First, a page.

Story Bryan Parys '04
Illustration Grant Hanna '06
I feel like a yellow jeep is stalking me. Maybe not stalking, but at least trying to get a rise out of me, playing on my fear of coincidence. I mean, I've seen this thing on my way to and from work for what feels like weeks. My friend Grant has seen it, too, making him feel like there's some truth to the fear. "It's not paranoia if they're really after you," he told me. And then--get this--I'm driving through Beverly and what do I see? A yellow jeep for sale. I know; tell me about it.
Here's the thing. The yellow jeep most likely belongs to someone down the street. And, as weird as it sounds, they may even have to drive to work around the same time I do. I mentioned that this jeep has been following me for what feels like weeks. Well, they follow me because there's only one road out of town, and honestly I've only seen it three times. But it feels like weeks.
Actually, I feel like the real thing stalking me is the phrase "I feel like."
Almost everyone I know, minus a few grandparents and ex-military men, uses this phrase many times a day. I can't trace its lineage, but my guess is this is another thing we can blame on the hippie generation (that and Jefferson Starship). Despite not knowing exactly where it came from, what is more than a feeling is the fact that our culture is obsessed with feelings. They can be hurt, new, old, sinking, bad, good--driving our thoughts constantly in the direction they determine. And its sticky tentacles are showing up everywhere. Commercials boast products that keep you feeling young and full of life. And if you've visited the Weather Channel website in the last few years, you will have noticed they not only give you the actual temperature, but what it "feels like": "It's 39°, but, man, it feels like 17° with the wind chill. Best go stock up on water and batteries." And don't even get me started on the popular office phrase "Let's just keep our feelers out there . . ."
I remember talking about epistemology, the study of how we know things, in an English class with Dr. Anne Blackwill. I'm no expert on the subject, but I remember how difficult it was for the class to put forth any evidence as to how we come to know anything. And in a culture where food allergy warnings run longer than the ingredients list--in an effort to instill safe feelings--it's no surprise we don't know (or feel) the difference between knowing and feeling.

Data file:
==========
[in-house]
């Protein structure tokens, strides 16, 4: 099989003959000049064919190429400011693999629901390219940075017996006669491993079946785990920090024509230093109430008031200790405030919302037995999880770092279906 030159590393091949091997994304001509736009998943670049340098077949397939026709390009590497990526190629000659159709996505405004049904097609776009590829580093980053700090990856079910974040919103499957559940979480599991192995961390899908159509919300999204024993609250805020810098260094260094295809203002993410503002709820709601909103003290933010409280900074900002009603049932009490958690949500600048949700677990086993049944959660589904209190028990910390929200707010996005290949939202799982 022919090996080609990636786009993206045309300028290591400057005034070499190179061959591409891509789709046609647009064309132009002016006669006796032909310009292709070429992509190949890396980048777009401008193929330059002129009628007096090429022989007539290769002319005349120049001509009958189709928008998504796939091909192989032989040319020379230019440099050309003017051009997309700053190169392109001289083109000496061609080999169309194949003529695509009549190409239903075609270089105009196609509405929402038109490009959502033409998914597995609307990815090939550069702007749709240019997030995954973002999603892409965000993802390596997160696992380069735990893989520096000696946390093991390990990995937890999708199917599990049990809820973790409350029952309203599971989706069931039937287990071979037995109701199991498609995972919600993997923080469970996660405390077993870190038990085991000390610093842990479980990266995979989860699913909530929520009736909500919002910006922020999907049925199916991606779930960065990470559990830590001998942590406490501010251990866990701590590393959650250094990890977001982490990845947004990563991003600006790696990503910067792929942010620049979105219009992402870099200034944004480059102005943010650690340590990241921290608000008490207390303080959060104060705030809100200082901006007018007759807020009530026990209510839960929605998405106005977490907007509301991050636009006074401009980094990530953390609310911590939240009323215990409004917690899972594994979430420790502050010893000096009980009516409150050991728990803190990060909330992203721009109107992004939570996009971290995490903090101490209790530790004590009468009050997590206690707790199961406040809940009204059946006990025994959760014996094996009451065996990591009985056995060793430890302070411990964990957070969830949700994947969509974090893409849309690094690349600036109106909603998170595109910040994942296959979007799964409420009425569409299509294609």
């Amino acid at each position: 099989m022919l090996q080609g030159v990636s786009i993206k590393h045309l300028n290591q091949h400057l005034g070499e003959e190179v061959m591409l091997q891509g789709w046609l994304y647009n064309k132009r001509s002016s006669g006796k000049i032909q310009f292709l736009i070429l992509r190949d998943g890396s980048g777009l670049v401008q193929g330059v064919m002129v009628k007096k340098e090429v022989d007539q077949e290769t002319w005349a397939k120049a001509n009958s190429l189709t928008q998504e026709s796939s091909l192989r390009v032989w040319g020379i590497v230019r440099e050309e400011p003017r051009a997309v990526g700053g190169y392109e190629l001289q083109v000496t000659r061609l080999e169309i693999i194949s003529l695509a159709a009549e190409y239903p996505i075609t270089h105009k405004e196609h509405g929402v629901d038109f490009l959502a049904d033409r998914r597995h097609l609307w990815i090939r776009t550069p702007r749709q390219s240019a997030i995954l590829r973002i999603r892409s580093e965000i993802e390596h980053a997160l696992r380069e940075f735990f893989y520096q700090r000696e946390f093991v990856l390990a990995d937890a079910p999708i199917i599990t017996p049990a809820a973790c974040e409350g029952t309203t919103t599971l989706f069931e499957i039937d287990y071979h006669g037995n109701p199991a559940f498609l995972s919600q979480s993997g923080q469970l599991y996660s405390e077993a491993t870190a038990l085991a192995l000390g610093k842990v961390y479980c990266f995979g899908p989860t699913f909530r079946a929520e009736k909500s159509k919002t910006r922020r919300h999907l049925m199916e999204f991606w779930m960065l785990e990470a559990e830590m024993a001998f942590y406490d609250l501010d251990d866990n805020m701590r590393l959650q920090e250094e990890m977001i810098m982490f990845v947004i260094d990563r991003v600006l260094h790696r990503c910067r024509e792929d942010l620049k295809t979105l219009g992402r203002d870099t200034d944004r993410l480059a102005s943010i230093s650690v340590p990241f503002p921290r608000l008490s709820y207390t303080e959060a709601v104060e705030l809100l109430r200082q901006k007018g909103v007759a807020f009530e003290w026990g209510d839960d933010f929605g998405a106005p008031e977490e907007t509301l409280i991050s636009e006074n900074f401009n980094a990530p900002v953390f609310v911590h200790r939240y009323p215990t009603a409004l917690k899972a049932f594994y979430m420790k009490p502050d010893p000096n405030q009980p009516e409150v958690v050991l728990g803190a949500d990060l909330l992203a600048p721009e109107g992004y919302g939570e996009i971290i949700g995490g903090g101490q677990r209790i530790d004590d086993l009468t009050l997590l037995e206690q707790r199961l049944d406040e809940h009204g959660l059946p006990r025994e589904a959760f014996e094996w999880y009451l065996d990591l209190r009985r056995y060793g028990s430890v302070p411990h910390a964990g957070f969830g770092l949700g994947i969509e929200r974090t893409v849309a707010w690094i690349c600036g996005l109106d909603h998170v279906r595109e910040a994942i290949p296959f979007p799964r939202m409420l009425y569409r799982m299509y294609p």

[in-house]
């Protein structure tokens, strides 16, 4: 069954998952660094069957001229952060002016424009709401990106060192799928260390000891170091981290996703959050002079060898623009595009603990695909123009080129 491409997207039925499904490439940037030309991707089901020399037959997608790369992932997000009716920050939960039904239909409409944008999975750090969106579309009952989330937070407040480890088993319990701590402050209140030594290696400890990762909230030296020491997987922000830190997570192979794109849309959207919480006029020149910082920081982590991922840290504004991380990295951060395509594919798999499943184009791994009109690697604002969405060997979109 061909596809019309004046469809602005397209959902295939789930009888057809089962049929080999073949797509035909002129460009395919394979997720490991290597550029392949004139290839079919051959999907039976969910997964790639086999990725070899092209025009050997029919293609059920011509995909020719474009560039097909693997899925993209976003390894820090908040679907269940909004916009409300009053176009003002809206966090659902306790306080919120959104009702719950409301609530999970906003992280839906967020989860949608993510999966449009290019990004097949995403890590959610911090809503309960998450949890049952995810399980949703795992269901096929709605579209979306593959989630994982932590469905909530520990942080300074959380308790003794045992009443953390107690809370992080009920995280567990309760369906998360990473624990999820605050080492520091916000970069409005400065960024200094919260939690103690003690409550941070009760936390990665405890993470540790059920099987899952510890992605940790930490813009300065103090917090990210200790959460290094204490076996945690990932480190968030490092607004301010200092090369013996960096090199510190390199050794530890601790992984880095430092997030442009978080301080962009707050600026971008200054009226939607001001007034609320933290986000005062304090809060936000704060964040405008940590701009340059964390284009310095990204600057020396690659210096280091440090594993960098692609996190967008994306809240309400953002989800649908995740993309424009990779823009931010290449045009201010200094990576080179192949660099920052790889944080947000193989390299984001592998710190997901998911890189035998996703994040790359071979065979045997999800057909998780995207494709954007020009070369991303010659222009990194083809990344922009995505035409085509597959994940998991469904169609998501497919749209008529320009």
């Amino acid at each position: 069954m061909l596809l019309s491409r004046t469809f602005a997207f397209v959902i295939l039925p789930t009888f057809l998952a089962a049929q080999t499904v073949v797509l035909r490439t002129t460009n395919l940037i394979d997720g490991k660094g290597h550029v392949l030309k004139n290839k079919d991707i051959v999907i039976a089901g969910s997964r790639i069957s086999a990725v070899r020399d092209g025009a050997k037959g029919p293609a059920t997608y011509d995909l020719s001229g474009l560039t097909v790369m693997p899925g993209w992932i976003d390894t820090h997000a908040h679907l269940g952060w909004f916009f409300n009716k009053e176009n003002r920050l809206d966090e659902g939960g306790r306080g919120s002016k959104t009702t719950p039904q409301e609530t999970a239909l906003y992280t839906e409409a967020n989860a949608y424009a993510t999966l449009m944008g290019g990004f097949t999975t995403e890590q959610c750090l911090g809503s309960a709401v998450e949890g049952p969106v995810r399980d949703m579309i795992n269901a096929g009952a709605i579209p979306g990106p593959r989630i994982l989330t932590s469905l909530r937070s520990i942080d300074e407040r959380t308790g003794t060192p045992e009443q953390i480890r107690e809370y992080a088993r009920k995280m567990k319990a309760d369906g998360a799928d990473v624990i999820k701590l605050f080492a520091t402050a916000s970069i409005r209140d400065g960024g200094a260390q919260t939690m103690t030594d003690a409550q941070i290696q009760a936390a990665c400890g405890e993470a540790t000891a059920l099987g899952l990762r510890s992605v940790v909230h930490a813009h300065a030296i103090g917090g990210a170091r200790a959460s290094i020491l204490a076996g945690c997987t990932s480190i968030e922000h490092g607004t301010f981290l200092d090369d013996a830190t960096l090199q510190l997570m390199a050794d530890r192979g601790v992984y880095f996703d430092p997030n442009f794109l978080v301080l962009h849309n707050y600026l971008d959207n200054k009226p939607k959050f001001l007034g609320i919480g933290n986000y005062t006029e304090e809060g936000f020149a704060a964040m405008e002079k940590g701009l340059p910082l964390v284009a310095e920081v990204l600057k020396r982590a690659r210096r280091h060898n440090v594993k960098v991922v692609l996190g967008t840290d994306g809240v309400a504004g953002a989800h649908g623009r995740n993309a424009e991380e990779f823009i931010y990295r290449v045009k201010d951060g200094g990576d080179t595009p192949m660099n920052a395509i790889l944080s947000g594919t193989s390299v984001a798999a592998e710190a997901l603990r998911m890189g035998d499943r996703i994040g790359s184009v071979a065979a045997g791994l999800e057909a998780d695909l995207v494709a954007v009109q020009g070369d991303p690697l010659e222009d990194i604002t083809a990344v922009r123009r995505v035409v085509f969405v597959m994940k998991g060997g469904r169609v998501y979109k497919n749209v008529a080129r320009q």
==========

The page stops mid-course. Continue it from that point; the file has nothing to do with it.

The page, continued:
Every time I sit in a meeting at work, the "I feel like" thought-opener gets tossed around like a Christmas fruitcake. I've used it to pitch ideas I haven't thought through, and I've definitely used it as padding to tell someone that I don't like their idea: "I feel like having a link to The Apprentice on the economics and business major page might detract attention from our program."
The problem is that the phrase allows us to speak too soon and be okay with that. We no longer have to think through something or determine how true it might actually be. And even if it is a bad idea, it's understood that people can't argue with feelings. So if the most people can do is "feel differently," a true debate can never really happen. Conversations turn into self-commentaries and parallel existences. Perhaps the biggest reason for this is not the "feel" part, but the use of the word "like." In essence, you're assimilating yourself into something that isn't you but is like you. You become a simile, and every interaction turns into a hypothetical.
Canadians are often made fun of for their use of the inquisitive phrase-ender "eh?". Well, I applaud it. It asks the person being addressed to confirm the speaker's statement. The focus is then moved from "I" to "you." In terms of cultural fads, "I feel like" is a mood ring and "eh?" is a Chinese finger trap. The former is a self-inflicted trick, and the latter requires teamwork to solve a problem. With that in mind, if I had said to Grant, "I've seen a yellow jeep three times in two days. It's stalking me, eh?" Then he might have more aptly answered, "That's right. They're just waiting for the perfect chance to steal your mood ring."
bryan parys doesn't like to capitalize his name. He holds a B.A. in English and is currently a web editor at Gordon. He wants you to know that a pinkish mood represents uncertain, unanswered questions. bryan.parysgordon.edu